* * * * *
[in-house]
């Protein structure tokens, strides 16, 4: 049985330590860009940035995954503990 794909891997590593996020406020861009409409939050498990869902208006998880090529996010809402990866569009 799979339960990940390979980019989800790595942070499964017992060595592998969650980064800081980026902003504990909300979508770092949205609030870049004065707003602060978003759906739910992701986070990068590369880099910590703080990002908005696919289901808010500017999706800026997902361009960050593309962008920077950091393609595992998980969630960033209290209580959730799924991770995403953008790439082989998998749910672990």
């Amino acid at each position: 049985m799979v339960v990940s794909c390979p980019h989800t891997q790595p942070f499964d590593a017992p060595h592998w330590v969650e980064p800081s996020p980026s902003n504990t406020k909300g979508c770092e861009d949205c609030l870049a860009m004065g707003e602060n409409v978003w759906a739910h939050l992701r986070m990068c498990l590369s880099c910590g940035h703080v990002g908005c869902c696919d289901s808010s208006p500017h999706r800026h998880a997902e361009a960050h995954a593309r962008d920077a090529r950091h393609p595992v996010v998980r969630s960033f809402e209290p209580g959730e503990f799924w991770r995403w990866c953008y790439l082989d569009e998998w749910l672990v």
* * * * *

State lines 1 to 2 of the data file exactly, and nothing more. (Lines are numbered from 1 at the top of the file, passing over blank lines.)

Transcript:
[in-house]
């Protein structure tokens, strides 16, 4: 049985330590860009940035995954503990 794909891997590593996020406020861009409409939050498990869902208006998880090529996010809402990866569009 799979339960990940390979980019989800790595942070499964017992060595592998969650980064800081980026902003504990909300979508770092949205609030870049004065707003602060978003759906739910992701986070990068590369880099910590703080990002908005696919289901808010500017999706800026997902361009960050593309962008920077950091393609595992998980969630960033209290209580959730799924991770995403953008790439082989998998749910672990």